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Supreme Court smacks down anti-religious Covid regs floated by Democratic NJ Gov. Murphy

For all the misery it has caused, the pandemic has brought into sharp relief the ugly tendency of power-mad Democrats to grab power and asset it over their constituents.

To that end, New Jersey Gov. Phil Murphy made one of the silliest comments of this health crisis.

In mid-April, Fox News’ Tucker Carlson interviewed Murphy about his state’s coronavirus restrictions, and asked, “The Bill of Rights, as you well know, protects Americans’ rights – enshrines their right to practice their religion as they see fit and to congregate together to assemble peacefully. By what authority did you nullify the Bill of Rights in issuing this order? How do you have the power to do that?”

Murphy answered “That’s above my pay grade, Tucker. I wasn’t thinking of the Bill of Rights when we did this. … We looked at all the data and the science and it says people have to stay away from each other. That is the best thing we can do to break the back of the curve of this virus, that leads to lower hospitalization and ultimately fatalities.”

“We have to find a different way to worship,” the governor said later in the session.

Well, despite that, New Jersey has the highest death rate in the country. And the U.S. Supreme Court has been inclined to block government from imposing on religious services.

In the past couple of weeks, the high court has rejected limitations on religious services imposed by handful of states. As Justice Neil Gorsuch wrote in an opinion after the court smacked down New York Gov. Andrew Cuomo’s crackdown on worship services, “Government is not free to disregard the First Amendment in times of crisis.”

Gov. Murphy got that lesson Tuesday.

Last month Murphy issued an executive order declaring that capacity could not exceed 25 percent and certain indoor gatherings, including religious services/celebrations, weddings and funerals.

A district court judge endorsed partial shutdown.

But as Christopher Ferrara of the Thomas More Society, which represented a New Jersey priest and a rabbi fighting the regulations, explained, “Under Murphy’s executive orders in New Jersey, houses of worship are limited to 25% capacity, while Costco, Walmart, factories, schools, and other venues all get better treatment.”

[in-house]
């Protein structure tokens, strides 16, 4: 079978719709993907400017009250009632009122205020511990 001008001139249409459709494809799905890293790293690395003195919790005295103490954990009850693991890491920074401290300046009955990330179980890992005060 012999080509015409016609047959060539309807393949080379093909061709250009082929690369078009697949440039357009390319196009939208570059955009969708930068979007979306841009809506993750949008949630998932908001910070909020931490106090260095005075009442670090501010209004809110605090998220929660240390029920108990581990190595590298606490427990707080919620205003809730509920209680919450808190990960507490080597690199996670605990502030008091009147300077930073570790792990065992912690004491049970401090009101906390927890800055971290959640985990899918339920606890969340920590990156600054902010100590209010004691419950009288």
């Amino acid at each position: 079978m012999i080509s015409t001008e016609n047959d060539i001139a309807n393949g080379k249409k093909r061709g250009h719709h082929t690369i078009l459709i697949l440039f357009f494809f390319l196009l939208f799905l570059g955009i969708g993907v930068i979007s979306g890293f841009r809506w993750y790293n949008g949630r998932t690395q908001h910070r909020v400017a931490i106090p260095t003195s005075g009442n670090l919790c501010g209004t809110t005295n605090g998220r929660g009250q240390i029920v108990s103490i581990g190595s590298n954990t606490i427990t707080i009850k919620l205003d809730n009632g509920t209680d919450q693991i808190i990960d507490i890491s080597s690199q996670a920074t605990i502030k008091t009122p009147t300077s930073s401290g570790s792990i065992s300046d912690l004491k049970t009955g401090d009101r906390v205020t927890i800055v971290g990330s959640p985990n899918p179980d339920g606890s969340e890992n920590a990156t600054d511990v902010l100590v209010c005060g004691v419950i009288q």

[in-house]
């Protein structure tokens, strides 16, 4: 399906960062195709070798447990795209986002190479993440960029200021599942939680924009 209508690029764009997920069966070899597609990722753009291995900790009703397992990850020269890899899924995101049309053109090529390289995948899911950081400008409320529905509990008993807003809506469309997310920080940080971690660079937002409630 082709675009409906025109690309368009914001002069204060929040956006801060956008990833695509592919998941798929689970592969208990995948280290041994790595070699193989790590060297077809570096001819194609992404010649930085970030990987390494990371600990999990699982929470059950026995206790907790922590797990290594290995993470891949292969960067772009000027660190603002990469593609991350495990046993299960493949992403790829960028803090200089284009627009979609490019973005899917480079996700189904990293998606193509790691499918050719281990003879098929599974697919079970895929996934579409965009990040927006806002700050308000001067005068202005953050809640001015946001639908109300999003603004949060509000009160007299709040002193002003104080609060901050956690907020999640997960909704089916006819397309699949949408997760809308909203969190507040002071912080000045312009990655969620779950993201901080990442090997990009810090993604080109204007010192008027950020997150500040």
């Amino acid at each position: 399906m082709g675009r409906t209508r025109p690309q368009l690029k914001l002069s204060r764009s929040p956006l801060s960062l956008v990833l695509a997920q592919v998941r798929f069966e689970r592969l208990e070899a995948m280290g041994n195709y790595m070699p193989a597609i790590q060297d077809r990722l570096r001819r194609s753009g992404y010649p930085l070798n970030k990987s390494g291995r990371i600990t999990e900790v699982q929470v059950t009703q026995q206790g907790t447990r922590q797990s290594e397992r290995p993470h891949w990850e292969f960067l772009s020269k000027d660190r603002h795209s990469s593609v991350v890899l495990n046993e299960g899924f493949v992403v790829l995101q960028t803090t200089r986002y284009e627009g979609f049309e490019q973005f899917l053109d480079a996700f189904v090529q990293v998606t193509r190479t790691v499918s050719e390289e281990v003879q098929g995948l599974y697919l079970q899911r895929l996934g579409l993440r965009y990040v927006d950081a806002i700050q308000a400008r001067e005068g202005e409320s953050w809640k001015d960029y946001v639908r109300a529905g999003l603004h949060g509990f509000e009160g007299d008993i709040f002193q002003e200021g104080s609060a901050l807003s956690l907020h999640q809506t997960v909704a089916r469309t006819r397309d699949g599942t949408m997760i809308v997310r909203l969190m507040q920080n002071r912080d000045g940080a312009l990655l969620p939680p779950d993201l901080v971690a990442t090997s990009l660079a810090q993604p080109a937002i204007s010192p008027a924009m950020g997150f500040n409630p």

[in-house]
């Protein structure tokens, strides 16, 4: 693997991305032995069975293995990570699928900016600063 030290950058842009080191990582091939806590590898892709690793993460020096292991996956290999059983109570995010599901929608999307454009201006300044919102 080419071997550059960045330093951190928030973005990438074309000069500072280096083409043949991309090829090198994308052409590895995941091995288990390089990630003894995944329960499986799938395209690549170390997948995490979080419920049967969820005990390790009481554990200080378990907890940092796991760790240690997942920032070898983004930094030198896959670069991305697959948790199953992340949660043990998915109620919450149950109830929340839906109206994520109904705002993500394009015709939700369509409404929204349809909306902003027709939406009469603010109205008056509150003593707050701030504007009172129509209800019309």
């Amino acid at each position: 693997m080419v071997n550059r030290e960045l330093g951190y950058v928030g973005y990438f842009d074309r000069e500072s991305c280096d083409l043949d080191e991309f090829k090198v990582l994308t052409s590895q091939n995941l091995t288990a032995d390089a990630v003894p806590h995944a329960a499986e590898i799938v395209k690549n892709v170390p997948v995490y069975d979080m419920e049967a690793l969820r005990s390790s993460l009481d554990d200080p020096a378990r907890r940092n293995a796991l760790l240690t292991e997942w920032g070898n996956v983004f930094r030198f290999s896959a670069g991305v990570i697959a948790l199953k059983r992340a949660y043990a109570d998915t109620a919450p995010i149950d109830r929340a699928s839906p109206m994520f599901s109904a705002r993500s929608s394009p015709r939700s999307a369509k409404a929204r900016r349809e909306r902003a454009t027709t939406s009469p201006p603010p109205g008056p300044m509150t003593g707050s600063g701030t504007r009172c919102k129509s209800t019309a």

“What is particularly significant in this case is that the high court is not only recognizing the error of outright bans or virtual bans on houses of worship which were at issue in Roman Catholic Diocese of Brooklyn v. Cuomo in New York and Harvest Rock v. Newsom in California, but also acknowledges that the disparately applied capacity percentage limits also violate the Free Exercise clause.”

In a one-paragraph order, the Supreme Court vacated the lower court’s ruling and shipped the case back for reconsideration in light of its overruling Cuomo.

“We are getting a very clear message from the United States Supreme Court that government cannot set up any rules that apply to places of worship, or worship activities, but not to other, comparable secular activities,” Ferrara said in a statement. “This is the very crux of religious discrimination and a blatant abuse of the United States Constitution and its Amendments.”

Besides New York and New Jersey, the Supreme Court has quashed similar restrictions imposed in California and Colorado.

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